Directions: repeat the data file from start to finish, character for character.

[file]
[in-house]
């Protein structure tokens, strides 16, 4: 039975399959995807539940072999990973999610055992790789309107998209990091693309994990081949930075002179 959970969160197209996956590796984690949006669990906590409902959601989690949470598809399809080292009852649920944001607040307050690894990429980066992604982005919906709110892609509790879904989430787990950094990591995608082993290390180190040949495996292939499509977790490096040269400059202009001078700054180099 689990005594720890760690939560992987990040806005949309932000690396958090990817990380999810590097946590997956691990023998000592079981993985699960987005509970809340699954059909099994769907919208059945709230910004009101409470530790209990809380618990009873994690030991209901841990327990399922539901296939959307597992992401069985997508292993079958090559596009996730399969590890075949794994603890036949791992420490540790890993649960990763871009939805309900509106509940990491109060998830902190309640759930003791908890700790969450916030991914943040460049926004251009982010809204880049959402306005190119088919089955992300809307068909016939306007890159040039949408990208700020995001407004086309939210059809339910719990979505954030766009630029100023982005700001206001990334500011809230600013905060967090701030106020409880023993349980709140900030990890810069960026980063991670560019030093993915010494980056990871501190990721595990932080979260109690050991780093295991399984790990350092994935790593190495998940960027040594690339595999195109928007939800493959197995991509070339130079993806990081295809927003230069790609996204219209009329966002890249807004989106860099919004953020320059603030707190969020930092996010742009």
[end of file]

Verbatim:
[in-house]
């Protein structure tokens, strides 16, 4: 039975399959995807539940072999990973999610055992790789309107998209990091693309994990081949930075002179 959970969160197209996956590796984690949006669990906590409902959601989690949470598809399809080292009852649920944001607040307050690894990429980066992604982005919906709110892609509790879904989430787990950094990591995608082993290390180190040949495996292939499509977790490096040269400059202009001078700054180099 689990005594720890760690939560992987990040806005949309932000690396958090990817990380999810590097946590997956691990023998000592079981993985699960987005509970809340699954059909099994769907919208059945709230910004009101409470530790209990809380618990009873994690030991209901841990327990399922539901296939959307597992992401069985997508292993079958090559596009996730399969590890075949794994603890036949791992420490540790890993649960990763871009939805309900509106509940990491109060998830902190309640759930003791908890700790969450916030991914943040460049926004251009982010809204880049959402306005190119088919089955992300809307068909016939306007890159040039949408990208700020995001407004086309939210059809339910719990979505954030766009630029100023982005700001206001990334500011809230600013905060967090701030106020409880023993349980709140900030990890810069960026980063991670560019030093993915010494980056990871501190990721595990932080979260109690050991780093295991399984790990350092994935790593190495998940960027040594690339595999195109928007939800493959197995991509070339130079993806990081295809927003230069790609996204219209009329966002890249807004989106860099919004953020320059603030707190969020930092996010742009």